What does your physical space look like? Is it fun, free flowing, stimulating?

Does your organization have  rules, rewards and incentives that encourage innovative thinking?

How does management deal with failure? Does it encourage failure as data and feedback?

How do you leverage multiple resources including people, community, nature and financial?

Seelig concludes  “ we have the power to overcome challenges and generate opportunities of all dimensions…It’s hard to get beyond obvious answers,” “It takes work and commitment to get beyond the first, second, and third waves of ideas to get to the ones that are really interesting.”

 

Closing The Creativity Gap

creativity intelligence having fun

Closing The Creativity Gap

Are you  living up to your creative potential?

In 2012 Adobe released a report that said:

 

  • 8 in 10 feel that unlocking creativity is critical to economic growth
  • Only 1 in 4 believe they are living up to their own creative potential
  • 75% said they are under growing pressure to be productive rather than creative at work
  • 70% of Americans feel creativity is being stifled by the education system
  • Only about half of Americans would describe themselves as creative while the global average is even lower at 39%.

So, what can we do to close the creativity gap?  First, our schools need to foster out of the box thinking as well as provide the necessary technology tools and training. We need to establish cultures that encourage play, day dreaming, exploration and experimentation.

Second,we need to expand our definition of creativity. Creativity is defined as the tendency to generate or recognize ideas, alternatives, or possibilities that may be useful in solving problems, communicating with others, and entertaining ourselves and others.”Robert E. Franks.It is not the domain of artists and professional designers. It is a mindset and a skill  that can be developed.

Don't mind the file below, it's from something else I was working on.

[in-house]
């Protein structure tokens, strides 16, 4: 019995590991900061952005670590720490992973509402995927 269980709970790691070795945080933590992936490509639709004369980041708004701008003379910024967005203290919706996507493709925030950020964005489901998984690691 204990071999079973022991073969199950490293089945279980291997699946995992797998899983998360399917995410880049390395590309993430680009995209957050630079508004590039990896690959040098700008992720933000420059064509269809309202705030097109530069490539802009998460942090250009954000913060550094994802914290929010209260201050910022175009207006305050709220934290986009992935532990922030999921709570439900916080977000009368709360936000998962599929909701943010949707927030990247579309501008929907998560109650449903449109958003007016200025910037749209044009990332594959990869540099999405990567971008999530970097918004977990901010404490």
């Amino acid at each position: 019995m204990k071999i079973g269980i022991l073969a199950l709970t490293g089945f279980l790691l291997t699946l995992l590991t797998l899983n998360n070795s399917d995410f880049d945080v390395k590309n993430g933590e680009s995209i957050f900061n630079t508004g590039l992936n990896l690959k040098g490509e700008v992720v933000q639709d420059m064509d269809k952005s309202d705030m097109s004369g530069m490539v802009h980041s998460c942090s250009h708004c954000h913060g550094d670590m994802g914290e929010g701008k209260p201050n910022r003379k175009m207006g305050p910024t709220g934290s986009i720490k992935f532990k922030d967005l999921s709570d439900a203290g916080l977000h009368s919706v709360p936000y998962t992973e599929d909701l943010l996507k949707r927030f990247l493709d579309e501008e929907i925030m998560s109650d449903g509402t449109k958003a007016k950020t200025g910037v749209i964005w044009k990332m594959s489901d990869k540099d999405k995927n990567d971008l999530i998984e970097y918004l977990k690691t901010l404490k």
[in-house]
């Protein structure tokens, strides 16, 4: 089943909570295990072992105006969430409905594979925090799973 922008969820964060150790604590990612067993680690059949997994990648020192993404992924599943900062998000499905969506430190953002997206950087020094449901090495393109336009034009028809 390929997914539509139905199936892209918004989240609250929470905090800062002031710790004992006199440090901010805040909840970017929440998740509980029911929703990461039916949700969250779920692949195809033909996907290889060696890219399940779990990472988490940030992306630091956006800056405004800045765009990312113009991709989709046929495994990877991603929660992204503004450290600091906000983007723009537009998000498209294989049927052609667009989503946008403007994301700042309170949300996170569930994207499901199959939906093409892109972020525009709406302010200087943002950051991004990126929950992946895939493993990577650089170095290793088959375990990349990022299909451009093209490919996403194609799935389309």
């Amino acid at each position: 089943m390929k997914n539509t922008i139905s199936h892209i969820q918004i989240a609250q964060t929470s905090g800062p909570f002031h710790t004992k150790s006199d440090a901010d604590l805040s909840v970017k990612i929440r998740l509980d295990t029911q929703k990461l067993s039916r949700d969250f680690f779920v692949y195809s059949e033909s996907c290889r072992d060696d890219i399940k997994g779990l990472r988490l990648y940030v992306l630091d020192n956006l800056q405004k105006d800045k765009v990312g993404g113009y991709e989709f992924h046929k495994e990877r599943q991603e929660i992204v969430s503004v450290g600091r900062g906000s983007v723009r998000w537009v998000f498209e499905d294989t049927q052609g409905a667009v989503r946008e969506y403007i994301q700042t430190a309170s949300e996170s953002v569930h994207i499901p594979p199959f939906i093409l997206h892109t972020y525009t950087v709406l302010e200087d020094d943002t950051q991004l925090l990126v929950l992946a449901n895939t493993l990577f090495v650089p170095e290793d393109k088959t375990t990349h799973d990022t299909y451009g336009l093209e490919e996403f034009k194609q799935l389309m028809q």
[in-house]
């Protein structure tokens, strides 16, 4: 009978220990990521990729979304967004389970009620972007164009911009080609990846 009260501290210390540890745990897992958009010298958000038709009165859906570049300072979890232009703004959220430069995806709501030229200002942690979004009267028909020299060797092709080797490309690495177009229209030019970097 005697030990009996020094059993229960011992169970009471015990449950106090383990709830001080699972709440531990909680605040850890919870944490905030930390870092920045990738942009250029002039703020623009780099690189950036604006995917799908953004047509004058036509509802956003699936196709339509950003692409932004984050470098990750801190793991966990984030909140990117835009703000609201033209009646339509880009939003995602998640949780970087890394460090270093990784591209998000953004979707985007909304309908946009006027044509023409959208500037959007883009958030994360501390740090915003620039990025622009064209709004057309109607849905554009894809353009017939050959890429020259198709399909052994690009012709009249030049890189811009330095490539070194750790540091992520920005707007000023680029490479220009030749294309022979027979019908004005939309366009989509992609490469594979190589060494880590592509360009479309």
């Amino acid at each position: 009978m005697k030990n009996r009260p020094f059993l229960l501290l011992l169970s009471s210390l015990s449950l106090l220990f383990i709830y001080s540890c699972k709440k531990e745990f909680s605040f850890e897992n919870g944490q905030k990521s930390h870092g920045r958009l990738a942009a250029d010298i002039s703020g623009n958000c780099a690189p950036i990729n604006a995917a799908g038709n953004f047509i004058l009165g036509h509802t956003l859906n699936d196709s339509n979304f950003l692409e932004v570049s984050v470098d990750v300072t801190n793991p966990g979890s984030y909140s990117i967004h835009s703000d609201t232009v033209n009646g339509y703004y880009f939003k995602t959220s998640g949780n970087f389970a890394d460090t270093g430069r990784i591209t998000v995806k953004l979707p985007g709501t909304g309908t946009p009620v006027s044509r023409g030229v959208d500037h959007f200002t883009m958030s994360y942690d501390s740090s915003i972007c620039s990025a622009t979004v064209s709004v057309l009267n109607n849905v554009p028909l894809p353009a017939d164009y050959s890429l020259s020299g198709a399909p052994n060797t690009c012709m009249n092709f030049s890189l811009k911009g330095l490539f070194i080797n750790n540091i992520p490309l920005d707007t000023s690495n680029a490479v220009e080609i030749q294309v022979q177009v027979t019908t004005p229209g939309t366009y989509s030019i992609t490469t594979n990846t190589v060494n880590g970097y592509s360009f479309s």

Next, productivity and creativity should not be mutually exclusive – we all need to find ways to create at work.   It’s a critical capability in a successful society. To close the creativity gap you need to:

  1. Surround yourself with happy colors, images and things that inspire and stimulate you.                                                                                                               Jean MacDonald
  2. Put a” what if” white board in your common space.
  3. Have an idea challenge of the month that encourages everyone to contribute ideas ( no idea is stupid)
  4. Give employees time to work on their own pet projects and initiatives
  5. Meet in unusual places
  6. Create mastermind brainstorming teams that meet regularly to brainstorm key issues
  7. Keep a coloring book at your desk and challenge yourself to make each page different.
  8. Share your passion.
  9. Join Chocolate, Creativity and Connections.

Make time once a month to tap into your personal creativity.

What have you done to close the creativity gap in your life?